Céline León (2008). The Neither/nor of the Second Sex: Kierkegaard on Women, Sexual Difference, and Sexual Relations. Mercer University Press.
    The aesthetic -- The ethical -- The no woman's land of Kierkegaardian exceptions -- The religious.
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  43. Penny A. Weiss (1993). Gendered Community Rousseau, Sex, and Politics.
     
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  44. Frank Dikotter (1996). Sex, Culture and Modernity in China Medical Science and the Construction of Sexual Identities in the Early Republican Period. History and Philosophy of the Life Sciences 18 (2):241.
  45. Philip E. Devine & Celia Wolf-Devine (2002). Sex and Gender a Spectrum of Views. Monograph Collection (Matt - Pseudo).
  46. James A. Doyle & Michele Antoinette Paludi (1995). Sex and Gender the Human Experience. Monograph Collection (Matt - Pseudo).
  47. Martha Craven Nussbaum (1999). Sex & Social Justice. Monograph Collection (Matt - Pseudo).
     
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  48.  13
    Shira Tarrant (2006). When Sex Became Gender. Routledge.
    This book is a study of post World War II feminist theory from the viewpoint of intellectual history. The key theme is that the social construction of gender has its origins in the feminist theorists of this period. This paradigm is a key foundational element to both second and third wave feminist thought. It will focus on the five key scholars of the period: Komarovsky, de Beauvoir, Mead, Klein and Herschberger. This has been a somewhat overlooked period in the development (...)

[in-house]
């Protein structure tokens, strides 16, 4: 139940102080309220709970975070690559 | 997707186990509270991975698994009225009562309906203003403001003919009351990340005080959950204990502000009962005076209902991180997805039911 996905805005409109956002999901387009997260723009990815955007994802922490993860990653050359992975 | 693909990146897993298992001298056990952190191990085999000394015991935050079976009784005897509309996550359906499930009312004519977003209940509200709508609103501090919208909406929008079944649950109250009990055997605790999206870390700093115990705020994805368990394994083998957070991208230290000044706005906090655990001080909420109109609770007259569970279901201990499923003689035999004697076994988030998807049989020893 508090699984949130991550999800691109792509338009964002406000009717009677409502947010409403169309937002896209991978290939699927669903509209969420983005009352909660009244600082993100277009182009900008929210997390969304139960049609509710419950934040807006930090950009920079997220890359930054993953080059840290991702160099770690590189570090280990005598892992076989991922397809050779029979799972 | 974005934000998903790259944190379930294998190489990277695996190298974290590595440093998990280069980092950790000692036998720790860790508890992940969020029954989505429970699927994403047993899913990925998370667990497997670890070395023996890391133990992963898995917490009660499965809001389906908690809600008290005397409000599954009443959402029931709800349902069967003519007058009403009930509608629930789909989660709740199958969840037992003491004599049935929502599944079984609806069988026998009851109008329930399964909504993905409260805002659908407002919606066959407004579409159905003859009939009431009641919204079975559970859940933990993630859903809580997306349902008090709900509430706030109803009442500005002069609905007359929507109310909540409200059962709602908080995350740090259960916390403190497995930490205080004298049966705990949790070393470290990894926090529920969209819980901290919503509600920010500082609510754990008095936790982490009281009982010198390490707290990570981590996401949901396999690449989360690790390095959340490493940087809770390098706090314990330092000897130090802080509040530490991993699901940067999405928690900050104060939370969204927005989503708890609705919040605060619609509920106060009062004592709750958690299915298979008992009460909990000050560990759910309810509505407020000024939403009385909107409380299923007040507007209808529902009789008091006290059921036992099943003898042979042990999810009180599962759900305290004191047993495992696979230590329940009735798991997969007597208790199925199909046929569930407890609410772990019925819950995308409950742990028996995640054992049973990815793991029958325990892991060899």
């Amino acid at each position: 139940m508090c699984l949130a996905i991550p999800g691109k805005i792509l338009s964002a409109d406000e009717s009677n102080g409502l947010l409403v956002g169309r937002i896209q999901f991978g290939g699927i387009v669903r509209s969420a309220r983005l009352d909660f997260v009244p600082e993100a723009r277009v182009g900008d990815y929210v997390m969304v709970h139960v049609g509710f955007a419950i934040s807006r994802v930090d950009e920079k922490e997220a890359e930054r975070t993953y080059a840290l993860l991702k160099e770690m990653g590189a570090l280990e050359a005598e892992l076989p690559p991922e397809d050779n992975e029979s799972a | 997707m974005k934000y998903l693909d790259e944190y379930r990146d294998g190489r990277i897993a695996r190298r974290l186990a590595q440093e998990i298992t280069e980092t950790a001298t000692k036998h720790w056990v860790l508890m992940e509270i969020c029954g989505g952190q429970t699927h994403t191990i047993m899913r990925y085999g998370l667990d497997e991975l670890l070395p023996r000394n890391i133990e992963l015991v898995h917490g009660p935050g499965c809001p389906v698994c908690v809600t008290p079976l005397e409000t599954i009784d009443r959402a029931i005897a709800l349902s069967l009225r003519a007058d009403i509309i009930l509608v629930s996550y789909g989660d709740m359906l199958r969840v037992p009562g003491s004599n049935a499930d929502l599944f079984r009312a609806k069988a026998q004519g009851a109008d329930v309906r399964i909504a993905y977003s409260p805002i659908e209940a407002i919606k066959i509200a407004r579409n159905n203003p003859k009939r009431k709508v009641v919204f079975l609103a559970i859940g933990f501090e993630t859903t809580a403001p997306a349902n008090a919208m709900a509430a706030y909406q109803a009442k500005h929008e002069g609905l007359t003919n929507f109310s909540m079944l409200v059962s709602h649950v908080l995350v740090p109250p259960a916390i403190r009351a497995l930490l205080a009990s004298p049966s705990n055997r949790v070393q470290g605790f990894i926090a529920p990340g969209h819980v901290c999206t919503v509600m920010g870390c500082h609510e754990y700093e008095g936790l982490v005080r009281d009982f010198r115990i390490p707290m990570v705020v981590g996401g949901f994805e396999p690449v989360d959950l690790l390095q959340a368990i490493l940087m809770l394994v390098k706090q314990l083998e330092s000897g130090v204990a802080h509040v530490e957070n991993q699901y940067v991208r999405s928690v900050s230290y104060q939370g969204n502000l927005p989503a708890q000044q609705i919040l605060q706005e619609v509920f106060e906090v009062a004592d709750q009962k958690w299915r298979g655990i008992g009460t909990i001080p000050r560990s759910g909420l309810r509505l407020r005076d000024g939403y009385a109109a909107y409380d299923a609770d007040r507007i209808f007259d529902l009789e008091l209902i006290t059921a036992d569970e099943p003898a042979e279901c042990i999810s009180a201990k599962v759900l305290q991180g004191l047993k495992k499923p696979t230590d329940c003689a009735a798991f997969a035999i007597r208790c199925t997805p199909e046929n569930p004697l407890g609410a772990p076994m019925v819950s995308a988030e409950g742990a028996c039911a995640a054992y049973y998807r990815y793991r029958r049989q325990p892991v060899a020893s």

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  49.  53
    Judith Butler (1990). Gender Trouble: Feminism and the Subversion of Identity. Routledge.
    Contemporary feminist debates over the meanings of gender lead time and again to a certain sense of trouble, as if the indeterminacy of gender might eventually culminate in the failure of feminism. Perhaps trouble need not carry such a..
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  50.  80
    Elizabeth Victor (2013). Agency, Identity, and Narrative: Making Sense of the Self in Same-Sex Divorce. APA Newsletter on Philosophy and Lesbian, Gay, Bisexual, and Transgender Issues 12 (2):16-19.
    I argue that same-sex divorce presents a different kind of potential constraint to the agency of persons pursuing the dissolution of their marriage; a constraint upon one’s counterstory and the reconstitution of one’s personal identity. The dialectic within the paper mirrors the movements that I have had to make as I have sought to constitute and reconstitute myself throughout my divorce process. Beginning from a juridical perspective, I examine how the constraints on same-sex divorce present constraints on one’s agency that (...)